Once the young trees have been planted, staking and wiring the wall will be necessary to keep the tree firmly in position, and for tying in the new growth as it develops.
Where ample wall space is available the common(Ficus carica) is worth growing, chiefly for its fruit, although its handsome ornamental foliage is also most attractive during the summer months. require plenty of sun and warmth and therefore prefer a south-facing wall. It is generally accepted that ripe fruits are more often obtained from trees which are grown in the warmer areas such as the south and west of England, conditions further north of the country being generally too cold for success. One of the most popular and reliable varieties to grow is ‘Brown Turkey’.
Figs are generallyto obtain the best results, tying in new healthy growth when necessary during the growing season. The roots should be confined to a restricted area in order to encourage fruit production, so the fig can be grown in a narrow border.
Winter pruning consists mainly of cutting out all diseased or frost damaged wood and other weak growth which crosses the main branches; this should be done during late March when the severe winter weather has passed.
SOME RECOMMENDED VARIETIES:
Beauty of Bath (August)
Egremont Russet (October-November)
James Grieve (September-October)
Laxton’s Fortune (September-October)
Ellison’s Orange (September-November)
Cox’s Orange Pippin (November-January)
Tydeman’s Late Orange (April-February)
Williams Bon Chretien (September)
Louise Bonne of Jersey (October)
Beurre Superfin (October)
Beurre Hardy (October)
Doyenne du Cornice (November)
Dessert and culinary
Victoria (mid August)
Pershore (late August) Warwickshire Drooper (September) Marjorie’s Seedling (September)
Cambridge Gage (end of August)
Denniston’s Superb (mid August)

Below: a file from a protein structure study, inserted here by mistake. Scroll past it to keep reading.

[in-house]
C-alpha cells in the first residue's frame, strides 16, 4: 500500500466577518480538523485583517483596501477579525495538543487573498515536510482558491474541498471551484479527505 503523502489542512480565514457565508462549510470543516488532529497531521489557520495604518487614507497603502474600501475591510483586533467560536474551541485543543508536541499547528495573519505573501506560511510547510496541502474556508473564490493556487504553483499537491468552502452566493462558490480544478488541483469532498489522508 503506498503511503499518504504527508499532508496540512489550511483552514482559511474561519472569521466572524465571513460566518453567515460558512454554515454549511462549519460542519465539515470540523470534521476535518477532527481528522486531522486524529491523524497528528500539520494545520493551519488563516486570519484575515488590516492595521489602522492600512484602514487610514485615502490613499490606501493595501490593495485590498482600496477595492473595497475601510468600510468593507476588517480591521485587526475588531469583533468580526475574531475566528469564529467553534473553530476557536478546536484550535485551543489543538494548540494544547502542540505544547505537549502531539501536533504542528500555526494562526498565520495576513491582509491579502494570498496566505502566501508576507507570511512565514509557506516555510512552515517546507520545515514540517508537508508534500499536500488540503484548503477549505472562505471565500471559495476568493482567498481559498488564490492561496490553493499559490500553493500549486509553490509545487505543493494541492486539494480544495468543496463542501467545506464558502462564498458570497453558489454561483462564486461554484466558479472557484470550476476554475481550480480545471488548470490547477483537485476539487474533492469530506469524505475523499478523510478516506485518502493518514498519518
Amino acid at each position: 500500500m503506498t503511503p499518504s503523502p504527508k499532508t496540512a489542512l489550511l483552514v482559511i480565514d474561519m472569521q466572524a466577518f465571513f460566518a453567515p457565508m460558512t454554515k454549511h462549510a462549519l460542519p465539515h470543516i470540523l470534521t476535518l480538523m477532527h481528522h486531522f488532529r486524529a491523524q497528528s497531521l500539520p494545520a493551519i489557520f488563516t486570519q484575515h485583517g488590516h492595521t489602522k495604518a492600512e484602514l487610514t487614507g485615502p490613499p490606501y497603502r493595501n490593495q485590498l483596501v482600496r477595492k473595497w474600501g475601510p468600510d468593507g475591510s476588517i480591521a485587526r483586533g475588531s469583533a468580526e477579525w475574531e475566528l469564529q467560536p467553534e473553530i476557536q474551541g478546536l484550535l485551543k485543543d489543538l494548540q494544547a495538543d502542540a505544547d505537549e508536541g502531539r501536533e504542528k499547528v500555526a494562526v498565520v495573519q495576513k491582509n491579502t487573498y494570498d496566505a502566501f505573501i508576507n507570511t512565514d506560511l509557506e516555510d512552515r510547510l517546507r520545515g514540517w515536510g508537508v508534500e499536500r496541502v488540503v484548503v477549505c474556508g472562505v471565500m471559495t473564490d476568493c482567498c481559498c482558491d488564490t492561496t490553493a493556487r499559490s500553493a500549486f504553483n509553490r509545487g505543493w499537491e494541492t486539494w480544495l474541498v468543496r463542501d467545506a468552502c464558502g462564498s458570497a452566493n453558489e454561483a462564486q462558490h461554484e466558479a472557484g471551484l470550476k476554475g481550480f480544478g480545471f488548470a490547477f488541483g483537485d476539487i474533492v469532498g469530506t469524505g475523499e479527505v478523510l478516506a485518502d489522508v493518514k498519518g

Oullins Golden Gage (mid August)
Jefferson (early September)
John Rivers (mid July)
Lord Napier (early August)
Humboldt (mid August)
Pine Apple (early September)
Hale’s Early (July) Peregrine (early August) Rochester (early August) Royal George (end of August) Bellegarde (early to mid September)
Most sweetgrow too vigorously to be trained to a limited space on a back garden wall. There is not yet a dwarfing rootstock for cherries which would control their growth. Another difficulty with cherries is that at least two different cultivars need to be planted together to get pollination and fruiting. These two problems can be partially overcome by planting a tree of the self-fertile variety ‘Stella’ on the rootstock ‘Colt’, which is semi-dwarfing.
Acid cherries, e.g. ‘Morello’, are suitable for walls as they are self-fertile and relatively small trees which can be easily trained, usually in the fan-form.
Vines can also be grown against walls and are very amenable to training. The usual form, however, is a vertical cordon with one or more branches spaced at 3-1/2 to 4 feet (1.2 m) apart, so allowing space for the fruiting lateral shoots. Among suitable cultivars are:
Perle de Czaba (late September)
New York Muscat (mid to end October)
Chasselas (late October)
Noir Hatif de Marseilles (late September) Cascade (Seibel 13.053) (early October) Muscat Bleu (mid-October)
Red andand can also be grown against walls, with one, two or even three vertical “arms”.